All they had were the skills and craftsmanship they had brought with them to trade for a future of prosperity. [John O’Neill] Our Mexican immigrants are doing the same. Some are skilled farm workers, some do gardening and lawn work, many are skilled in construction, some have been taught roofing, others have crafts of woodworking, metalworking, cooking, etc., that they trade for wages or open small shops/businesses and do good work for their clients. When I had my roof replaced, it was a Mexican crew that did the work. They worked very hard, did a quality job, cleaned up after themselves and did a fair days work for a fair wage (I guess – I did not pay them directly as I hired a contractor to do the job who then hired the crew). Most of their children came of age when World War II broke out. My father fought along side men whose parents had come straight over from Germany, Italy, France and Japan. None of these 1st generation Americans ever gave any thought about what country their parents had come from. [John O’Neill] The US has an invitation to those immigrants who would join our armed forces that they might earn a chance at civilian ship if they fight for our country now. Plus, over the years, many Mexican Americans have fought in many conflicts – it is usually not the first generation, but the second and third. I don’t think it would be any different with those coming now. If there is a need for the next generation to join in battle alongside other men from the US, I am sure they will do just like the others in the past that have gone before them. The Mexican people have a strong heritage of defending what they believe is right, and in fact fought for their own independence from Spain just like we did from England.

They were Americans fighting Hitler, Mussolini and the Emperor of Japan. They were defending the United States of America as one people. When we liberated France, no one in those villages were looking for the French-American or the German-American or the Irish-American. The people of France saw only Americans. [John O’Neill] We are all Americans to the Iraqi people, the Afghans, or the Iranians.

And we carried one flag that represented one country. Not one of those immigrant sons would have thought about picking up another country’s flag and waving it to represent who they were. [John O’Neill] Maybe not, but they did not let go of their family’s heritage either. If you will remember, many of the churches and neighborhoods that grew in these times (the 1900’s and before) grew ethnically. In other words, there were Italian neighborhoods and churches, Polish neighborhoods and churches, Irish…, you get the picture. Even as those that came from Asia immigrated there were China towns and other neighborhoods of Korean and Japanese, etc. And lets not forget our black friends who were originally brought here by force, they also formed neighborhoods and churches that would support their culture – keeping rich their own heritage of history. But in America we are a melting pot of all these different groups and we all call ourselves Americans. But it wasn’t always that way. We persecuted the blacks because of their color, we persecuted the Irish because of their heritage, many were persecuted by others because of their religion, the Jews know something of this persecution, yet many Jewish men and women fight for this country along side the bigots who persecute them. I think the Mexican immigrants are feeling that same persecution now – just because of where they came from. It would have been a disgrace to their parents who had sacrificed so much to be here. These immigrants truly knew what it meant to be an American. They stirred the melting pot into one red, white and blue bowl. [John O’Neill] If these people are given the chance, they will too, in fact I would say many already have because they have been here for many years.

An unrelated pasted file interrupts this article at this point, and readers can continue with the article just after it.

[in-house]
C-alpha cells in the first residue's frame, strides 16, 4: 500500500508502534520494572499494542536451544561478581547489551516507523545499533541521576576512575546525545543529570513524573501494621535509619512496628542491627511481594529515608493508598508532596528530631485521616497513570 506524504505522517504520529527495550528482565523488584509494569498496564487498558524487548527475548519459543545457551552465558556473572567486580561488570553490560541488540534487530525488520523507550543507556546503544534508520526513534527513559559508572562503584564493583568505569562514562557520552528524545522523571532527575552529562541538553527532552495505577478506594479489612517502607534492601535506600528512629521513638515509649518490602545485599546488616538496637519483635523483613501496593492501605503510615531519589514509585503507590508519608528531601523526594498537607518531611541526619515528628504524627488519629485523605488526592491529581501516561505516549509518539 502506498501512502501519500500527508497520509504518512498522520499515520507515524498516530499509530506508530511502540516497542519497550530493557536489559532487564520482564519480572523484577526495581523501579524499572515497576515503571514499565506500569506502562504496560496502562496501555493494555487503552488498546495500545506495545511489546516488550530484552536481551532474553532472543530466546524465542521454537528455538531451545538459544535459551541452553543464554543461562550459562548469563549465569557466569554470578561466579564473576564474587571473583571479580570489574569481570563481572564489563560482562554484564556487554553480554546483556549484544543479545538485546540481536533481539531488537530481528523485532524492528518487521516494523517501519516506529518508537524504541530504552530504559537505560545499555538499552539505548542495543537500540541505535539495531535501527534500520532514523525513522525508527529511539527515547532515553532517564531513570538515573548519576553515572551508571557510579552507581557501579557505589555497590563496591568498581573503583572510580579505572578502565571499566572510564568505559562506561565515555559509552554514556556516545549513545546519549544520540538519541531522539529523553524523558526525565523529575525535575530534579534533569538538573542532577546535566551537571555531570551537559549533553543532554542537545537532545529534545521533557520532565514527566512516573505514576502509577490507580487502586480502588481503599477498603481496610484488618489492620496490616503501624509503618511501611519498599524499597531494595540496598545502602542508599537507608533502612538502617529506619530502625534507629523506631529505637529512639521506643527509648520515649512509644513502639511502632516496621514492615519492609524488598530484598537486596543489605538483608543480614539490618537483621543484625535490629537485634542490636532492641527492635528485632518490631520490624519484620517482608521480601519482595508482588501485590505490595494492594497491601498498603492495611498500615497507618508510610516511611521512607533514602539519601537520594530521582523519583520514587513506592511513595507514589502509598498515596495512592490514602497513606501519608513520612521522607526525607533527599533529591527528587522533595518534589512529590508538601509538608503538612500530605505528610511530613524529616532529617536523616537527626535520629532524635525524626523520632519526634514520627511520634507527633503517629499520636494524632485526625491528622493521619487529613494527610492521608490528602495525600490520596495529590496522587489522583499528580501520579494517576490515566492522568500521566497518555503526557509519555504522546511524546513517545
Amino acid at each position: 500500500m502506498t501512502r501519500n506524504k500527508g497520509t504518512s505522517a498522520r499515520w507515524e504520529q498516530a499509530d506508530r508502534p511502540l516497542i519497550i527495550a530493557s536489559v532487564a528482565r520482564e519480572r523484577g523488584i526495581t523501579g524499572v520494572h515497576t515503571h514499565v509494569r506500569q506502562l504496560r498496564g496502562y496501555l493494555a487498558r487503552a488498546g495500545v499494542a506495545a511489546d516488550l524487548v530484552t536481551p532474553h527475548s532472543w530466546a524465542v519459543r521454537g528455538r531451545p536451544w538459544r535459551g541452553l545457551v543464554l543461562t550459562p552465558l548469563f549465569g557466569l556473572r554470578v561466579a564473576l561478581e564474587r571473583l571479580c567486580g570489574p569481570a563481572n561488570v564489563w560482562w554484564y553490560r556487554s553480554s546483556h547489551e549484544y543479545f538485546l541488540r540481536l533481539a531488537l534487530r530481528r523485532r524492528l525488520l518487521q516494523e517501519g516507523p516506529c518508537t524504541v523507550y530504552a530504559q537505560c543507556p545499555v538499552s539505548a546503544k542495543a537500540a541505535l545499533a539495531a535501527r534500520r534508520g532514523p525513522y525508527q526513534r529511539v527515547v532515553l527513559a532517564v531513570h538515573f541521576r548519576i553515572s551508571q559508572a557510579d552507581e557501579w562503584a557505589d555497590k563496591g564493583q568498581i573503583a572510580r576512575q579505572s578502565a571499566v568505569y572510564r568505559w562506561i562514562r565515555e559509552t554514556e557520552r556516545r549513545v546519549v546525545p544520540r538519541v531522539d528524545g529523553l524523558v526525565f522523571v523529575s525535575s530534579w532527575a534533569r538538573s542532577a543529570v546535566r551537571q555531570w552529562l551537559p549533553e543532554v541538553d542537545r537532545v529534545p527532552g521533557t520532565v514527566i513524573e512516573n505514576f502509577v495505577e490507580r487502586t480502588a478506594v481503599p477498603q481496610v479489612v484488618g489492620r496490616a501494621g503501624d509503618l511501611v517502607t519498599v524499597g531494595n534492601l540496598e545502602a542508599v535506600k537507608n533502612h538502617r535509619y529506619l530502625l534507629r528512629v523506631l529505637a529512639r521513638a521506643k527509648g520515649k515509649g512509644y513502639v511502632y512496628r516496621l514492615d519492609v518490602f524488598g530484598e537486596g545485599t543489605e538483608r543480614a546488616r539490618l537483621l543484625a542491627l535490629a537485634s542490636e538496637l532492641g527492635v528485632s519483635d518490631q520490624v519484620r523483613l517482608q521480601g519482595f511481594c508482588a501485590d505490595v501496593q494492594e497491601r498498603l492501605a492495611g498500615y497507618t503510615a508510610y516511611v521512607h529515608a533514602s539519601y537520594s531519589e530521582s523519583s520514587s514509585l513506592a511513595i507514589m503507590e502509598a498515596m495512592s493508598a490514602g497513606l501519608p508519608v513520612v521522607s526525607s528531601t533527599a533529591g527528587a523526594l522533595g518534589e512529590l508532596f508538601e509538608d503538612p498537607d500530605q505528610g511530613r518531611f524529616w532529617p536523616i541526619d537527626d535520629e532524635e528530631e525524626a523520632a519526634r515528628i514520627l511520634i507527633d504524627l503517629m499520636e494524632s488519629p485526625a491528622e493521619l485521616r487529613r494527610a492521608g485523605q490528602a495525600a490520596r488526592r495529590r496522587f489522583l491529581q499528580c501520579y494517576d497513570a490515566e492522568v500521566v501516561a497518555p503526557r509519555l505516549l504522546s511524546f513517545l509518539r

And here we are in 2006 with a new kind of immigrant who wants the same rights and privileges. [John O’Neill] Are they new, or are we looking at them differently. The same basic ingredients are there in both cases – people come to this country to have freedom, freedom to worship, freedom to work and get paid, freedom to have opportunity that is not available where they came from. Only they want to achieve it by playing with a different set of rules, one that includes the entitlement card [John O’Neill] What are these entitlements that they are mentioning? Is it the ability to have their children get an education? The old immigrants wanted that. Is it the ability to get some help when needed? The old immigrants wanted that. Is it the ability to be recognized as human beings and not be treated as criminals? The old immigrants wanted that. Is it the desire to be respected for who they are and not bunch them into a generalization about them just because of where they came from? The old immigrants wanted that too. and a guarantee of being faithful to their mother country. [John O’Neill] Every person that I know has some fondness and love for their mother country. The Italians do, the Germans do, the Polish do, the Irish do, even those from England (who we fought for our independence from) still have a place in their heart for where they came from. I’m sorry, that’s not what being an American is all about. [John O’Neill] I believe that is exactly what America is about – the ability to live, work, worship and grow in a country that offers you the ability to keep some of your heritage, but also demands that you change and grow to fit into your new environment, but you also bring who you are into it. If that is not who we are, then why are there so many different church denominations??? Or why are there so many different type of restaurants??? Or why are there different types of movies, sports, or types of entertainment??? Different people can live together in the same place and do different things – that is exactly what America is all about.